We’ve had a few Scandinavian Jewellers as the Top Picks recently so its time to bring it back to Scotland. Where better to look than the Highlands, Ullapool to be more precise. Merlin Planterose creates beautiful work inspired by the landscapes that she now lives in, drawing from the rugged hills, mountains and remote islands. Merlin enjoys exploring textures and often contrast rough textures with finer elements, such as polished silver, precious stones and pearls.
Merlin works from her workshop at Leckmelm Wood in a small hexagonal pavilion with a wood-burning stove and views over Lochbroom. She and her husband spent the last two years of University traveling up at the weekends in order to re-build an old wooden cabin which they now live in.
Whilst researching for a collection Merlin often stumbles upon a historical story, character or event that interests her. This informs the designs in a more conceptual level, so that a finished piece is not only aesthetically unique and pleasing but also has a story behind it.
Merlin’s Lady Grange collection from 2012 is inspired by the true story of a woman’s captivity on the remote island of St Kilda in the 1700’s.
The use of rough stone hammered textures in the pieces reflects the harsh conditions on the island, contrasted with the use of precious stones and pearls. The design of the pieces themselves are similar to those worn in the 18th century, incorporating the element of a locket into some of the pieces. Merlin also uses sections of gold chain and traces of gold to hint at the Lady that she was, but the pieces retain a rough look which reminds us of the hostile environment she found herself in, in contrast to the lifestyle she was accustomed to.
Merlin’s work is beautifully thought out and executed. The stories behind the work hint at romance and the nostalgia of a time gone by. She manages to create work which although is new in terms of the time of its completion, are still steeped in history.Merlin’s work is well thoughtful and researched which makes the end product even more precious and covetable.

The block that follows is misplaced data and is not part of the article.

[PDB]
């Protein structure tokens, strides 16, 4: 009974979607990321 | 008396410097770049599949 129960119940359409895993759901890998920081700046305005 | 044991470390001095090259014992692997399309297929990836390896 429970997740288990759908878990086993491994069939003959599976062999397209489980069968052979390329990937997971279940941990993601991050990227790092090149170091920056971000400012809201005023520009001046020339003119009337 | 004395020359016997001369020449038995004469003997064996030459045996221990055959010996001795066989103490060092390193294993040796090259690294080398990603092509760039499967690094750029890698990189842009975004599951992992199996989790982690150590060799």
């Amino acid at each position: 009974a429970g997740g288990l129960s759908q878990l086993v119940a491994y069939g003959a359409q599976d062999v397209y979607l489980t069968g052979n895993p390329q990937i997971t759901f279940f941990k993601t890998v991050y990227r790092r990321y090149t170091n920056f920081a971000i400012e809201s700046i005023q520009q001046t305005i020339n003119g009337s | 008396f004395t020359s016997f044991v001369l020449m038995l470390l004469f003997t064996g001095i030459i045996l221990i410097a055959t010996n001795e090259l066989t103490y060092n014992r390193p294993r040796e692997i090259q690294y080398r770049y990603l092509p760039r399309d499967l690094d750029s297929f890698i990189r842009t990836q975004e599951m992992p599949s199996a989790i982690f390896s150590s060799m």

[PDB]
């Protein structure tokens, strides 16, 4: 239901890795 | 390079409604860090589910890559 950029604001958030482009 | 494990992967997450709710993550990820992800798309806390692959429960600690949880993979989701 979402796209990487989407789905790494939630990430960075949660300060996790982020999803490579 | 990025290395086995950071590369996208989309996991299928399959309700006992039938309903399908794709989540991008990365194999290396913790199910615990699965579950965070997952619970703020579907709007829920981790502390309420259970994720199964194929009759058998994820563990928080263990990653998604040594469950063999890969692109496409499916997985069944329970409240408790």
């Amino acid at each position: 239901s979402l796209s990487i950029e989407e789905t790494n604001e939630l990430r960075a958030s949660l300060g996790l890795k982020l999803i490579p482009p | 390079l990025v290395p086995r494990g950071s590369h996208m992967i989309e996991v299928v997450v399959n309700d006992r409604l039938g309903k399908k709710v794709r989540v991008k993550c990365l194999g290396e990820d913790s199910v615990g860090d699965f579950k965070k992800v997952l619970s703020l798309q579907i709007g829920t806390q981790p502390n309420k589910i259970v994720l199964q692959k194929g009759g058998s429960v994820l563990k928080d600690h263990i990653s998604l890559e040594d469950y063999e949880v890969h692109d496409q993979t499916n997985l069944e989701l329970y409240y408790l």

Now for a Top Pick from Denmark. Kim Buck studied at the Danish College of Jewellery and Silversmithing, now the Insitute of Precious Metals between 1983-85 and has since had an extremely exciting and prolific career. Take a look at his CV on his website.Its pretty impressive stuff. During his career so far he has taught, exhibited, sat on selection panels, won awards. He’s done it all.
The reason I chose Kim as the next Top Pick is partly because a friend is moving to Copenhagen soon and I wanted to see what Denmark had to offer. I promptly came across Kim’s work. The interesting forms, materials and colours instantly caught my eye.
‘Pumpous II’ 999,9 gold, 2011
Here is an insight into Kim’s work
“:: MY JEWELLERY IS ABOUT JEWELLERY, award-winning goldsmith Kim Buck explains laconically of his elegant, skillfully crafted designs – though simple, it is an apt statement. Buck’s delicate pieces reflect on the fundamental basis of jewellery – wearability and communicability. Buck creates jewellery that is to be worn, that will take on a new life once it leaves the hands of the maker: ”The important thing about jewellery is what goes on after the pieces leave the maker, what they mean to people. Through my pieces I try to show my respect for this, and to visualize the aspects and values of jewellery that we as makers have no influence on, and can take no part in.”
pumpous color ny
The thing that attracted me to this work was the look and feel of it. The colours and fabric create such a shine that make this work have a kind of cartoon graphic that seems too good to resist. Buck uses traditional materials such as gold silver, pearls together with conventional techniques but also uses CAD/CAM software alongside more unusual materials. His contrasting dialogue with materials and processes is evident in his most recent works.
”My education as a goldsmith is the basis for everything that I do. I am in a very traditional trade that l both respect and dislike – my recent work reflects these contrasting feelings and mechanisms.”
‘Pumpous ring III’_2011_finegold
‘Bonsai’ Kim Buck 2012
Kim wasnt a jeweller I knew much about before but his website is full of great images and insights and he even has a Book too so make sure you check it out.